Garry Winogrand: The Animals


 

September 9–October 16, 2004

32 East 57th Street, 9th Floor, New York, NY


 

Installation Views
 

Selected Works
 

Pace/MacGill is pleased to announce an exhibition featuring two bodies of work, "Rich and Poor" and "Another Story," by Jim Goldberg. Consisting of 20, 14 x 11" gelatin silver prints, "Rich and Poor" examines the myths and realities of wealth and poverty in America. First exhibited in 1984 at the Museum of Modern Art, New York, Goldberg's series depicts representatives from upper and lower socio-economic classes paired with handwritten statements by the pictures' subjects. The relationships between the series' photographs both reinforce and upset the stereotypes attached to those leading financially privileged versus destitute lives. Exhibited for the first time, "Another Story" is Goldberg's visual and written chronicle of his own life. Presented as a diary-scrapbook hybrid, the series incorporates photographs and writings marking momentous occasions in Goldberg's personal history including his wedding, the birth of his children, and birthdays. Goldberg authors the series' format and creates a transparent, autobiographical and narrative object guided by memory and souvenirs from actual events.

It is, in fact, Goldberg's ongoing interest in people and their position within society that largely inspires and informs his work. Debuting 20 years ago at the Museum of Modern Art, New York, as a part of the group exhibition "Three Americans (Robert Adams, Jim Goldberg and Joel Sternfeld)," Goldberg's "Rich and Poor" series originated from two independent, yet conceptually related, series. Begun in 1977, the "Poor of San Francisco" and the "Privileged of San Francisco" addresses the question: What does it mean to be rich or poor in the United States? Under Goldberg's watch, the series accents the relevancy of politically charged and socially conscious work. It also testifies to the powerful ability of the photographic medium to address broad, cultural issues with a personal cast.

Goldberg's use of images supplemented by text enables a study of physical and psychological dimensions. By conflating his subjects' exterior and interior identities, Goldberg achieves an insightful portrait. Goldberg also explores the relationship between the photographer and the photographed by inviting his subjects to participate in the picture making process by contributing their own statements of self-critique. As a result, Goldberg's work is a function of the trust he establishes with his subjects, and his rapport with them leaves it unclear as to who has the last word. In his new work, "Another Story," the third party is eliminated altogether, and Goldberg focuses on giving his own experience a visual voice. Goldberg revisits the complex dynamic between fact and fiction by creating a document hinging on memory, a phenomenon widely understood as being a product of the two. In the Afterword to "Rich and Poor" Goldberg confides: "I always wanted to be somebody else." He also writes: "I became not just the photographer but an editor, with the capacity of shaping and revising ... stories." In light of these statements, one wonders how Goldberg has chosen to represent the evolutionary shifting of his own identity.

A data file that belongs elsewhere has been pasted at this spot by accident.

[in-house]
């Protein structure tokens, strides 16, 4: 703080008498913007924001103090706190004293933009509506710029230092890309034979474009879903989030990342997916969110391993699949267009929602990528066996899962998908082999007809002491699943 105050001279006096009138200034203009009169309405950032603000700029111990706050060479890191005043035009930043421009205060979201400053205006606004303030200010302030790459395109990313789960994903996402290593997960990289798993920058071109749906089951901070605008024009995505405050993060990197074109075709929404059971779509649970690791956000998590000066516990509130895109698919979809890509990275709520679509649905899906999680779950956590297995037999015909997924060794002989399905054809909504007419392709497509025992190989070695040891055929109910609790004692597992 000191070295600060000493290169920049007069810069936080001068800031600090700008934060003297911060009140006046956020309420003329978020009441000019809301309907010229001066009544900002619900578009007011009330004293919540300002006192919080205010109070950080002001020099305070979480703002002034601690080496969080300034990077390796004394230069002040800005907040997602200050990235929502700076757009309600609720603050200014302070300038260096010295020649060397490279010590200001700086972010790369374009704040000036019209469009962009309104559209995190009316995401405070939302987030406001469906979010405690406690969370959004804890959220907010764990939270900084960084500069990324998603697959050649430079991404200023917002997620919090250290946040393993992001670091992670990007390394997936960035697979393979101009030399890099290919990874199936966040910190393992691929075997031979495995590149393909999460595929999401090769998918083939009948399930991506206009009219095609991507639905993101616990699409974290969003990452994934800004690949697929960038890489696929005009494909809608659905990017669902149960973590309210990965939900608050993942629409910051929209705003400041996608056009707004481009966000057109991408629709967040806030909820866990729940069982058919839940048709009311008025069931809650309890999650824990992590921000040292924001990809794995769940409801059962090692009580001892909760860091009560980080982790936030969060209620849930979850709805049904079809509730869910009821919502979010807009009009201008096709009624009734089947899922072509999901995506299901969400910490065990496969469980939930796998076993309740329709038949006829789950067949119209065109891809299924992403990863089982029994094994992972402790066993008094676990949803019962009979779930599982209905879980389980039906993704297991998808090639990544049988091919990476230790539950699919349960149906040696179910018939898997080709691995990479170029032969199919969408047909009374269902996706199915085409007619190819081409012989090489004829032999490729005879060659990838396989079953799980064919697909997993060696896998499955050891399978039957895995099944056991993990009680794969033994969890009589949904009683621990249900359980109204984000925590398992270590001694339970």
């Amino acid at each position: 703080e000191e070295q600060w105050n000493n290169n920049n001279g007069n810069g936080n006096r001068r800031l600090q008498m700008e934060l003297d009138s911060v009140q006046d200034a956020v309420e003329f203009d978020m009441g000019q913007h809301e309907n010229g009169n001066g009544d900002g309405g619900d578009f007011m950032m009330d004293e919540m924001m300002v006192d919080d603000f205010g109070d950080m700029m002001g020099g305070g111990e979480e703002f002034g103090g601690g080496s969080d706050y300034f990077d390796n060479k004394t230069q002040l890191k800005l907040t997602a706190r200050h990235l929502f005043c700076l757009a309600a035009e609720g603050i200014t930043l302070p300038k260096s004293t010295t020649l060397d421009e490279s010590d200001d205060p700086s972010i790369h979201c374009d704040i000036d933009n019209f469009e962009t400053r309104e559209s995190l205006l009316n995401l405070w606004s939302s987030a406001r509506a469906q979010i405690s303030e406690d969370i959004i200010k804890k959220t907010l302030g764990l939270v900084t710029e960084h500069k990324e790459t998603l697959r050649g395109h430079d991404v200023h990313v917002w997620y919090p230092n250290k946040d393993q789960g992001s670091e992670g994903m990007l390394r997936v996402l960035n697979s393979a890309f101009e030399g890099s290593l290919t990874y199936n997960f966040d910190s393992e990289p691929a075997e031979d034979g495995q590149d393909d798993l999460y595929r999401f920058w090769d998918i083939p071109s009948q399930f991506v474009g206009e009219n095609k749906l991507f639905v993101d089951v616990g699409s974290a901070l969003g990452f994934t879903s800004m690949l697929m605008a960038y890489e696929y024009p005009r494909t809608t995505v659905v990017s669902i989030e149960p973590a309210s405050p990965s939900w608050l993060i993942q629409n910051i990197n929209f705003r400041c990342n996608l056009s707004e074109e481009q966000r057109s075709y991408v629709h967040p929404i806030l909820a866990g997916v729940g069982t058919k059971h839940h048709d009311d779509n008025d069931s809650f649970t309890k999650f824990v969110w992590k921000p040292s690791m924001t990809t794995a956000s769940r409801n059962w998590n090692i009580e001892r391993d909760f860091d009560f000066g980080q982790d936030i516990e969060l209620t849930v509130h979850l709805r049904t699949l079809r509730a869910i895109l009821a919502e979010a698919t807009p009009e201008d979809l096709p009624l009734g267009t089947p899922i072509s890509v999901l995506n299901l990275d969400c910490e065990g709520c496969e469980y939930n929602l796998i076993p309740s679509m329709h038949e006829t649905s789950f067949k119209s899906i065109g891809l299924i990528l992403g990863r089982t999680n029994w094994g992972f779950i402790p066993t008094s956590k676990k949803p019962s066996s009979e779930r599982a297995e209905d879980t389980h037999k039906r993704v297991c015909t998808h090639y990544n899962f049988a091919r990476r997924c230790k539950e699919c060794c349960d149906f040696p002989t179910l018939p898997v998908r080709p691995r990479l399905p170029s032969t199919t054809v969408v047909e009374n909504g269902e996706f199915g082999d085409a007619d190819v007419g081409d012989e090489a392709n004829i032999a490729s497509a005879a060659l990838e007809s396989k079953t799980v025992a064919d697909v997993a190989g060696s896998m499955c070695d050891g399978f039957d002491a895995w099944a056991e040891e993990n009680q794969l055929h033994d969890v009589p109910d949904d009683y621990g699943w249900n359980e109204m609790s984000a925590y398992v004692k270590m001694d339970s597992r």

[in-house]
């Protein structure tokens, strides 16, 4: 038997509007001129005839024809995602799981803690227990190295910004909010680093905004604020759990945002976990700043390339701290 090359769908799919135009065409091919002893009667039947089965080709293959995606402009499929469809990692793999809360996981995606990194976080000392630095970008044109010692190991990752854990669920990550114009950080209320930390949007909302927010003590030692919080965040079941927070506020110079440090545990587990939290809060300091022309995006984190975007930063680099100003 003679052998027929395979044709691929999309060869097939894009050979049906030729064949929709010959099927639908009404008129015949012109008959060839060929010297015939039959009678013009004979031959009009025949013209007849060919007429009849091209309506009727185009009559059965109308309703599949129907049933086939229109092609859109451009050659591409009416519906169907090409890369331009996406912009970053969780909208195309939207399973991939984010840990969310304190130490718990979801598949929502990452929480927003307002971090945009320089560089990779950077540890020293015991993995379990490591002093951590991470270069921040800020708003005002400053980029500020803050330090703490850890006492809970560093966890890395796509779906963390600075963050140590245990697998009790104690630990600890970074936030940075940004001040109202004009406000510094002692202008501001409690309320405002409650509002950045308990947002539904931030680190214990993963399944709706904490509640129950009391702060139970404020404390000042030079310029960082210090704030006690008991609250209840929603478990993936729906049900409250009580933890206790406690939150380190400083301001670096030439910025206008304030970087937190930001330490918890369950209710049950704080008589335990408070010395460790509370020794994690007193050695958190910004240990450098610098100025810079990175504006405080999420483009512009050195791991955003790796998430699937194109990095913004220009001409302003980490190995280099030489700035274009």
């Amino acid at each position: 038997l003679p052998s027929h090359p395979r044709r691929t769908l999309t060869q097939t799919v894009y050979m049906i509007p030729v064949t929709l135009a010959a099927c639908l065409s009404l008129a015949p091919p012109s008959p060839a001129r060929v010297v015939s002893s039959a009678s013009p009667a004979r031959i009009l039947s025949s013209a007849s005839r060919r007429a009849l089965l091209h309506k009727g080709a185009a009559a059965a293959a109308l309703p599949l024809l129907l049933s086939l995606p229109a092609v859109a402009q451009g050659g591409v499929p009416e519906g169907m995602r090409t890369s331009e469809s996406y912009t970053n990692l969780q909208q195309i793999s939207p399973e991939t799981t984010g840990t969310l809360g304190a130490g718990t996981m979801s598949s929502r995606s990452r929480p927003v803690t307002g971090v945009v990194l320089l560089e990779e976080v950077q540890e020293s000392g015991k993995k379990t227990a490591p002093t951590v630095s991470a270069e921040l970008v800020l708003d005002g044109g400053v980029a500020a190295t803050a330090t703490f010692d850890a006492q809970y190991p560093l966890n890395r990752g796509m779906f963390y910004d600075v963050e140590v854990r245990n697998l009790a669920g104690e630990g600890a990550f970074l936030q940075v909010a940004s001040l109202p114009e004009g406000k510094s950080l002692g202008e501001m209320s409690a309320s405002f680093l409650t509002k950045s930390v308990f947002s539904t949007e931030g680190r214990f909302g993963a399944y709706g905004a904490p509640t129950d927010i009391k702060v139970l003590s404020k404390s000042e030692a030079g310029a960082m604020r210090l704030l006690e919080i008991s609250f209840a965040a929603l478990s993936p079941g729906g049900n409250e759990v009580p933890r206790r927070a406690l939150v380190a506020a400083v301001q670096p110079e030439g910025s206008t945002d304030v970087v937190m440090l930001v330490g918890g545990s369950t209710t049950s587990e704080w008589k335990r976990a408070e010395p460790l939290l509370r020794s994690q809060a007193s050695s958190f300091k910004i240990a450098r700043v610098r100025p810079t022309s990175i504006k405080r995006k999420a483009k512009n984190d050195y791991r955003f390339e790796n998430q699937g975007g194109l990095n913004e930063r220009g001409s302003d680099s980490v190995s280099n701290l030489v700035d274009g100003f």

Jim Goldberg's (b.1953) ongoing engagement of marginalized social groups and sub-cultures, his willingness to document difficult subject matter, and his landmark use of image and text have positioned him as one of today's most influential, yet under-recognized, photographers. An heir to such social documentarians as Walker Evans and Robert Frank, Goldberg's work buttresses Frank's opinion that "the truth is somewhere between the documentary and the fictional." Educated at Western Washington University (B.A., 1975) and the San Francisco Art Institute (M.F.A., 1979), Goldberg's work has been exhibited in the United States and abroad for 25 years. His numerous grants and awards include three National Endowment for the Arts awards (1980,1989,1990), a Guggenheim Fellowship (1985), the Ernst Haas Award for Photography Book of the Year (1995), and a Wallace A. Gerbode Foundation Grant (1997). Goldberg has received critical acclaim for his prize-winning books such as Rich and Poor (Random House, 1988), Raised by Wolves (Scalo, 1995) and Hospice: A Photographic Inquiry (Bulfinch, 1996). A member of the Magnum photo agency, Goldberg's most recent project focuses on the diverse immigrant communities in Athens, Greece, and was published as a part of the portfolio "Periplus" (Magnum, 2004). Goldberg resides in San Francisco, California.